This work is a comprehensive study on the interpretation and modeling of electronic transport behavior and defect states in indium-gallium-zinc-oxide (IGZO) TFTs. Key studies have focused on advancing the state of IGZO TFTs by addressing several challenges in device stability, scaling, and device modeling. These studies have provided new insight on the associated mechanisms and have resulted in the realization of scaled thin-film transistors that exhibit excellent electrical performance and stability. This work has demonstrated the ability to scale the conventional inverted staggered IGZO TFT down to one micron channel length, with excellent on-state and off-state performance where the VT ≈1 V, µeff =12 cm2/Vs, Ileak ≤ 10-12 A/µm and SS ≈ 160 mV/dec. The working source/drain electrodes are direct metal contact regions to the IGZO, which requires several microns of gate overlap to provide ohmic behavior with minimal series resistance and ensure tolerance to overlay error. New results utilizing ion implantation for self-aligned source/drain regions present a path towards submicron channel length. This strategy offers a reduction in channel length as well as parasitic capacitance, which translates to improvement in RC delay and associated voltage losses due to charge-sharing. The realization of self-aligned TFTs using boron ion implantation for selective activation was introduced in a first-time report of boron-doped IGZO. Cryogenic measurements made on long-channel devices has revealed temperature-dependent behavior that is not explained by existing TCAD models employed for defect states and carrier mobility. A completely new device model using Silvaco Atlas has been established which properly accounts for the role of donor-like oxygen vacancy defects, acceptor-like band-tail states, acceptor-like interface traps, and a temperature-dependent intrinsic channel mobility. The developed model demonstrates a remarkable match to transfer characteristics measured at T = 150 K to room temperature. A power-law fit for the µch = f(T) relationship, which resembles 〖μ ~ T〗^((+3)⁄2) behavior consistent with ionized defect scattering. The mobility model is expressly independent of carrier concentration, without dependence on the applied gate bias. The device model is consistent with a compact model developed for circuit simulation (SPICE) that has been recently refined to include on-state and off-state operation. While IGZO is the only AOS technology mature enough for commercialization, the effective electron channel mobility µeff ~ 10 cm2/Vs presents a performance limitation. Other candidate AOS materials which have higher reported channel mobility values have also been investigated; specifically, indium-tungsten-oxide (IWO) and indium-gallium-tin-oxide (ITGO). These investigations serve as preliminary studies; device characteristics support the claims of high channel mobility; however the influence of defect states clearly indicates the need for further process development. The advancements realized in IGZO TFTs in this work will serve as a foundation for these alternative AOS materials.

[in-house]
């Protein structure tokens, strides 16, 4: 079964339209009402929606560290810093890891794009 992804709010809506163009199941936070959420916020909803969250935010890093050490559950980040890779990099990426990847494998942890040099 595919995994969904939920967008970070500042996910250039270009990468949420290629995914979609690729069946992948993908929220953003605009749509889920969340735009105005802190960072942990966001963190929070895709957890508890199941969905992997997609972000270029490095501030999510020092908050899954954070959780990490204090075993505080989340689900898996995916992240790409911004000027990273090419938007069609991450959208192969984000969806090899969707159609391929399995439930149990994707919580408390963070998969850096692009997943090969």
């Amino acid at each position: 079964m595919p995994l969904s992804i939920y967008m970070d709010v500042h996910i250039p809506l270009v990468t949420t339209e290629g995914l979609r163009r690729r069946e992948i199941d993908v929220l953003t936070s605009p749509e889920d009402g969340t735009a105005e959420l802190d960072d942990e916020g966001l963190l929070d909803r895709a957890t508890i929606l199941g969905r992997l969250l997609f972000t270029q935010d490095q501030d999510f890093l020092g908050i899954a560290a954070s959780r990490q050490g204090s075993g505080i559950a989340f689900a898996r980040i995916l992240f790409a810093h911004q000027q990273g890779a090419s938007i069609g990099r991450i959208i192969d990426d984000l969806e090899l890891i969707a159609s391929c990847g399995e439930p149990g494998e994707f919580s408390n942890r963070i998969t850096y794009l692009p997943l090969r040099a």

Microsystems Engineering (Ph.D.)
Department, Program, or Center
Microsystems Engineering (KGCOE)
Karl D. Hirschman
Bruce W. Smith
Kabir, Muhammad Salahuddin, "Interpretation and Physical Modeling of Electronic Transport and Defect States in IGZO Thin-Film Transistors" (2021). Thesis. Rochester Institute of Technology. Accessed from
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